7 Haiku for Parsha Tzav (where the priests learn to love meat) by Rick Lupert


I
Before anything
clean the ashes up from the
altar. Day begins.

II
Don’t forget to tip
your priest well. They can’t live on
all this meat alone.

III
In case I wasn’t
clear last week, do not eat blood.
It just ain’t Kosher.

IV
You know you’ve arrived
when your costume designer
is Moses himself.

V
Not a good day to
be a bull. Oh, how complex
to welcome our priests.

VI
Unleavened bread and
a ram’s thigh – recipe for
sanctification.

VII
Seven days covered
in oil. Both a fantasy
and mandate from God.


Los Angeles poet Rick Lupert created a the Poetry Super Highway (an online publication and resource for poets), and hosted the Cobalt Cafe weekly poetry reading for almost 21 years. He’s authored 20 collections of poetry, including “I’m a Jew, Are You” (Jewish themed poems) and “Feeding Holy Cats” (Poetry written while a staff member on the first Birthright Israel trip), and most recently “Donut Famine” (Rothco Press, December 2016) and edited the anthologies “Ekphrastia Gone Wild”, “A Poet’s Haggadah”, and “The Night Goes on All Night.” He writes the daily web comic “Cat and Banana” with fellow Los Angeles poet Brendan Constantine. He’s widely published and reads his poetry wherever they let him.

7 Haiku for Parsha Vayikra (in which your sin is dealt with) by Rick Lupert


I
Any good book starts
with a long discussion of
animal innards.

II
A fistful of fine
flour – we’ve come so far in
how we measure things.

III
Deep fried, gluten free,
and no honey – This is how
the Lord likes to eat.

IV
Reading this is like
going to medical school.
P.S. Don’t eat blood.

V
We use every part
of the disassembled bull
to atone for sin.

VI
Why do animals
have to pay for human sin?
He sprinkles the blood.

VII
Why do animals
have to pay for the ancient
sin of Jewish guilt?


Los Angeles poet Rick Lupert created a the Poetry Super Highway (an online publication and resource for poets), and hosted the Cobalt Cafe weekly poetry reading for almost 21 years. He’s authored 20 collections of poetry, including “I’m a Jew, Are You” (Jewish themed poems) and “Feeding Holy Cats” (Poetry written while a staff member on the first Birthright Israel trip), and most recently “Donut Famine” (Rothco Press, December 2016) and edited the anthologies “Ekphrastia Gone Wild”, “A Poet’s Haggadah”, and “The Night Goes on All Night.” He writes the daily web comic “Cat and Banana” with fellow Los Angeles poet Brendan Constantine. He’s widely published and reads his poetry wherever they let him.

7 Haiku for Parsha Tetzaveh by Rick Lupert


I
If you’ve seen Raiders
of the Lost Ark. A lot of
this is familiar.

II
Four rows of three stones
one for each tribe. Beware the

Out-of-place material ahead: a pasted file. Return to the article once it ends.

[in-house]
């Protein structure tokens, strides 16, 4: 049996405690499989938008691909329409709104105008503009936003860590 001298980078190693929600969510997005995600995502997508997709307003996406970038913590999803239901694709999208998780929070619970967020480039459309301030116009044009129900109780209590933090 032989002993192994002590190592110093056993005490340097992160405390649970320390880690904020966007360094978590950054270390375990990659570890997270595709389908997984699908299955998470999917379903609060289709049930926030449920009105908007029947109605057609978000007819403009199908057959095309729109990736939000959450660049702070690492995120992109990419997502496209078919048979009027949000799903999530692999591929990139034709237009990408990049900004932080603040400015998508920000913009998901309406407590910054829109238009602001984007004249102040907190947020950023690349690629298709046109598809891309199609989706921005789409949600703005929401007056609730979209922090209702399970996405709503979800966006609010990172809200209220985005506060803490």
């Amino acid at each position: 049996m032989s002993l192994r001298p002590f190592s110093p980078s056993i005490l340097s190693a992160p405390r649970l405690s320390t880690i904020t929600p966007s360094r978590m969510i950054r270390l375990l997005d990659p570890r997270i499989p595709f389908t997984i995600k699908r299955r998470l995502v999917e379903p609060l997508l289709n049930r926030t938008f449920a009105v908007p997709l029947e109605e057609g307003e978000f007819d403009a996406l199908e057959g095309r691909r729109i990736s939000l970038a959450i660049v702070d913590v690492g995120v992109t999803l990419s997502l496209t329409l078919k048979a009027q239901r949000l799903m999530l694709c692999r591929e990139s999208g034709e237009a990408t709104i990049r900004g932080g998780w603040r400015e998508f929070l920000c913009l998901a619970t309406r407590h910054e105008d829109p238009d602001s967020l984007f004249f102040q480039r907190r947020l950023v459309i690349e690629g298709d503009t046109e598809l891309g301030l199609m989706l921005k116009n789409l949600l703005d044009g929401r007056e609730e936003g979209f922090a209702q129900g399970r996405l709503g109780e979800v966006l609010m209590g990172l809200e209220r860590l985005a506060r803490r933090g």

Breastplate of Judgement

III
If you do not like
to wear a uniform, then
don’t become a priest.

IV
If you put on the
uniform you should expect
a consecration.

V
If you, impending
priest, like sprinkles of blood you’ll
love this ritual.

VI
Burn the lamb, burn the
lamb. That’s twice a day. Do it
for the Holy One.

VII
All the incense they
used to build this place. It was
like Venice Boardwalk.


Los Angeles poet Rick Lupert created a the Poetry Super Highway (an online publication and resource for poets), and hosted the Cobalt Cafe weekly poetry reading for almost 21 years. He’s authored 20 collections of poetry, including “I’m a Jew, Are You” (Jewish themed poems) and “Feeding Holy Cats” (Poetry written while a staff member on the first Birthright Israel trip), and most recently “Donut Famine” (Rothco Press, December 2016) and edited the anthologies “Ekphrastia Gone Wild”, “A Poet’s Haggadah”, and “The Night Goes on All Night.” He writes the daily web comic “Cat and Banana” with fellow Los Angeles poet Brendan Constantine. He’s widely published and reads his poetry wherever they let him.

Haikus for Jews


Zen Laughs

Don’t let the unfunny introduction to “Haikus for Jews” (Harmony Books, $11) fool you. The rest of this little book is pretty hilarious. All we know about New York-based writer David M. Bader is that, according to his bio, he is “not even distantly related to Supreme Court Justice Ruth Bader Ginsburg, though he insists on referring to her as ‘Aunt Ruth.'”

Each haiku is a well-metered, 5-7-5 syllable bastardization of that ancient, less-is-more Japanese art form, and most hit home. Like this:

Hey! Get back indoors!

&’009;Whatever you were doing

&’009;&’009;could put an eye out.

Or this:

Today I am a

&’009;man. Tomorrow I return

&’009;&’009;to the seventh grade.

All we can say is:

You’ll laugh. You’ll cry. You’ll

&’009;ask why such a small book costs

&’009;&’009;eleven dollars.